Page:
Gustaf Gründgens Poster

Trivia (32)

He later found himself and his life portrayed in a book called "Mephisto" which was written by Klaus Mann (brother of Erika Mann). Gruendgens stopped further publications of this book.

Was married to Erika Mann, the daughter of famous german writer Thomas Mann.

Klaus Mann's book "Mephisto" was banned in Germany in 1966 (after Gründgens' death). However, despite the ban, it was republished in 1981 by Rowohlt Verlag.

Changed his first name from Gustav to Gustaf with "f" because Gustav was the more common version.

His connection to the Nazi regime is considered controversial because he starred in some propaganda movies and was the favorite actor of Hermann Göring, but saved the life of anti-fascist actor Ernst Busch on the other hand.

Studied acting in Duesseldorf under Louise Dumont and Gustav Lindemann.

Formed his own production company at Terra Filmkunst in 1938.

Served as a volunteer on the Western Front during World War I.

Specialised on screen in portraying icy intellectuals, cynical snobs, villains and bon vivants.

Became artistic director of the Prussian State Theatre, 1937-45. Appointed by Goering to the Prussian State Council in 1936.

The actor Gustaf Gründgens is one of the most controversial but also undisputed one of the most important German actors. His part as a hanger-on of the Nazis was overrated and one-sided viewed, although he took upon huge risks for others in this difficult time.

The fronttheater was renamed to Bergtheater Thale after the war and constituted the begin of a great career for Gustaf Gründgens.

He became a very successful actor of classic roles and was also convincing in contemporary dramas.

From 1930 Gustaf Gründgens began a second successful career in the film business. Especially when he played dubious types he was convincing in an almost worrying way.

In the 30's fell the seizure of power of the National Socialism and Gustaf Gründgens made career under this new rule.

He became director of the Staatliches Schauspielhaus and a Staatsschauspieler.

He preferred the German classic and found his parade role with "Faust I" (41) with the figure of Mephisto.

Gustaf Gründgens made use of his power position at the theater in order to occupy numerous actors for his productions and gave them the status of "indispensable" as long as possible to protect them from the entry into the war machinery and saved the life of several persons directly and indirectly.

After Goebbels's total war speech on 18 February 1943, Gründgens volunteered for the Wehrmacht but was again recalled by Göring, who had his name added to the Gottbegnadeten list.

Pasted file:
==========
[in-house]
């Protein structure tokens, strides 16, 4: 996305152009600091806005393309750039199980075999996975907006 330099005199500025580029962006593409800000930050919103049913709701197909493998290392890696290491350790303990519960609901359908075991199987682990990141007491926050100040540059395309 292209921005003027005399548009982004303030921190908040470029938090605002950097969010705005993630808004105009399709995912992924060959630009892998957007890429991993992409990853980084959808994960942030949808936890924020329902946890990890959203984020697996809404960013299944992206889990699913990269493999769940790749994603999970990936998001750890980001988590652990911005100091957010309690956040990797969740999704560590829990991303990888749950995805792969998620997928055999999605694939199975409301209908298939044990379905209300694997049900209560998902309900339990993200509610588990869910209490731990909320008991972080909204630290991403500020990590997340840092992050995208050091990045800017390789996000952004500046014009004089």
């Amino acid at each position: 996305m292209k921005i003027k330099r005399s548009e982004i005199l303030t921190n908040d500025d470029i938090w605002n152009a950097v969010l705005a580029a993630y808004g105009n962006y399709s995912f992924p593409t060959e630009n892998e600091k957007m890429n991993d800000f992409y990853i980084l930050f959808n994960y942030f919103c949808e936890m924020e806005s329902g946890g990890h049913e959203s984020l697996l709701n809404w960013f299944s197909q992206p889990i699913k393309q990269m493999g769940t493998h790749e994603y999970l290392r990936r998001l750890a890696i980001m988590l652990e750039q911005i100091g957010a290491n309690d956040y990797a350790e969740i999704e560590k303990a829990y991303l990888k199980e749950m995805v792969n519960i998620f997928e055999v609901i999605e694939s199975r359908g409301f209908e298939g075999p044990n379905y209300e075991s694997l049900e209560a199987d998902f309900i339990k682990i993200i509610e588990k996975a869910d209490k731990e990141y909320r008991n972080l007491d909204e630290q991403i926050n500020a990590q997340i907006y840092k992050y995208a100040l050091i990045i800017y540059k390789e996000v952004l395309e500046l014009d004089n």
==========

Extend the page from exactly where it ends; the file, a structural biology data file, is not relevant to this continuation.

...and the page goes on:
It has never been ascertained whether or not he committed suicide by an overdose of sleeping pills. His last words, written on an envelope, were, "I believe I have taken too many sleeping pills; I feel funny, let me sleep it off.".

After the war he had to endure a nine-month lasting Sovjet internment. Only after countless statements of other actors he was released in April 1946. Only one month later he impersonated his first post-war role at the Deutsches Theater Berlin and returned successfully to the scene of his former successes. His marriage with Marianne Hoppe was divorced in the same year.

The young Gustaf Gründgens volunteered for the military in 1916, immediately after the secondary school and was sent to the Westfront. In 1917 he became a member of the fronttheater company Saarlouis, one year later he managed this company.

Gustaf Gründgens died of an internal hemorrhage on October 7, 1963 in Manila during a world trip.

His career continued undisturbed through the years of the Nazi regime; the extent to which this can be considered as deliberate collaboration with the Nazis was hotly disputed.

He got married with Erika Mann in 1926, the daughter of the famous writer Thomas Mann. The marriage was divorced in 1929.

He intensified his intention to become an actor from 1919 and took acting lessons at the Düsseldorfer Schauspielhaus. In the following years followed many engagements at different theaters.

He got married with the actress Marianne Hoppe in 1936.The wedlock was widely seen as a lavender marriage.

The engagement to the Kammerspiele in Hamburg meant the first height where he impersonated more than 70 roles within five years and directed more than 30 productions.

His single most famous role was that of Mephistopheles in Goethe's Faust in 1956/57, which is still considered by many to have been the best interpretation of the role ever given.

Till the end of war he took part in the movies "Zwei Welten" (1939), "Ohm Krüger" (1941) and "Friedemann Bach (1941), but his main activity was still dedicated to the theater.

Imprisoned by the Soviet NKVD in 1945, Gründgens was released thanks to the intercession by the Communist actor Ernst Busch, whom Gründgens himself had saved from execution by the Nazis in 1943. During the denazification process his statements helped to exonerate acting colleagues like Göring's widow Emmy and the director Veit Harlan (Jud Süß).

Posthumously, Gründgens was involved in one of the most famous literary cases in 20th-century Germany, as the subject of a novel entitled Mephisto by his former brother-in-law Klaus Mann, who had died in 1949. The novel, a thinly veiled account of Gründgens's life, portrayed its main character ("Hendrik Höfgen") as having shady connections with the Nazi regime. Gründgens's adopted son and heir Peter Gorski, who had directed Faust, in 1966 successfully sued the publisher on his late father's behalf, confirmed by the Federal Court of Justice in 1968.